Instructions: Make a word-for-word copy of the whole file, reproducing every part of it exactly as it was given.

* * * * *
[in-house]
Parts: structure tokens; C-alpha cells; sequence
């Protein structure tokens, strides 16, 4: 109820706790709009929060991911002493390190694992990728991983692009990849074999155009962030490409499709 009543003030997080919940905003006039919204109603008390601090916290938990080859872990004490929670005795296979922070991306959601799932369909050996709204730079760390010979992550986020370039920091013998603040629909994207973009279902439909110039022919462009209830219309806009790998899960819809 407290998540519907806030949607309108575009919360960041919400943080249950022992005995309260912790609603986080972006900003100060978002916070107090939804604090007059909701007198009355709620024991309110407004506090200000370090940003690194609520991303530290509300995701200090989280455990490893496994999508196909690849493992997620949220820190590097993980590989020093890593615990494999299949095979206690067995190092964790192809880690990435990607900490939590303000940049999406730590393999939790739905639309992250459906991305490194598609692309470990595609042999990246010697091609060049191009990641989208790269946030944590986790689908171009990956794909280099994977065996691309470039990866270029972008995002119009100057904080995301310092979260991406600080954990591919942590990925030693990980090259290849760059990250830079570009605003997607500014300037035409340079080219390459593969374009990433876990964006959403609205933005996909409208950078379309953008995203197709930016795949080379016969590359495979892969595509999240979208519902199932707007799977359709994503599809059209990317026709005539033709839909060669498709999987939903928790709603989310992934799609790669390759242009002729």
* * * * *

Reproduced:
[in-house]
Parts: structure tokens; C-alpha cells; sequence
């Protein structure tokens, strides 16, 4: 109820706790709009929060991911002493390190694992990728991983692009990849074999155009962030490409499709 009543003030997080919940905003006039919204109603008390601090916290938990080859872990004490929670005795296979922070991306959601799932369909050996709204730079760390010979992550986020370039920091013998603040629909994207973009279902439909110039022919462009209830219309806009790998899960819809 407290998540519907806030949607309108575009919360960041919400943080249950022992005995309260912790609603986080972006900003100060978002916070107090939804604090007059909701007198009355709620024991309110407004506090200000370090940003690194609520991303530290509300995701200090989280455990490893496994999508196909690849493992997620949220820190590097993980590989020093890593615990494999299949095979206690067995190092964790192809880690990435990607900490939590303000940049999406730590393999939790739905639309992250459906991305490194598609692309470990595609042999990246010697091609060049191009990641989208790269946030944590986790689908171009990956794909280099994977065996691309470039990866270029972008995002119009100057904080995301310092979260991406600080954990591919942590990925030693990980090259290849760059990250830079570009605003997607500014300037035409340079080219390459593969374009990433876990964006959403609205933005996909409208950078379309953008995203197709930016795949080379016969590359495979892969595509999240979208519902199932707007799977359709994503599809059209990317026709005539033709839909060669498709999987939903928790709603989310992934799609790669390759242009002729």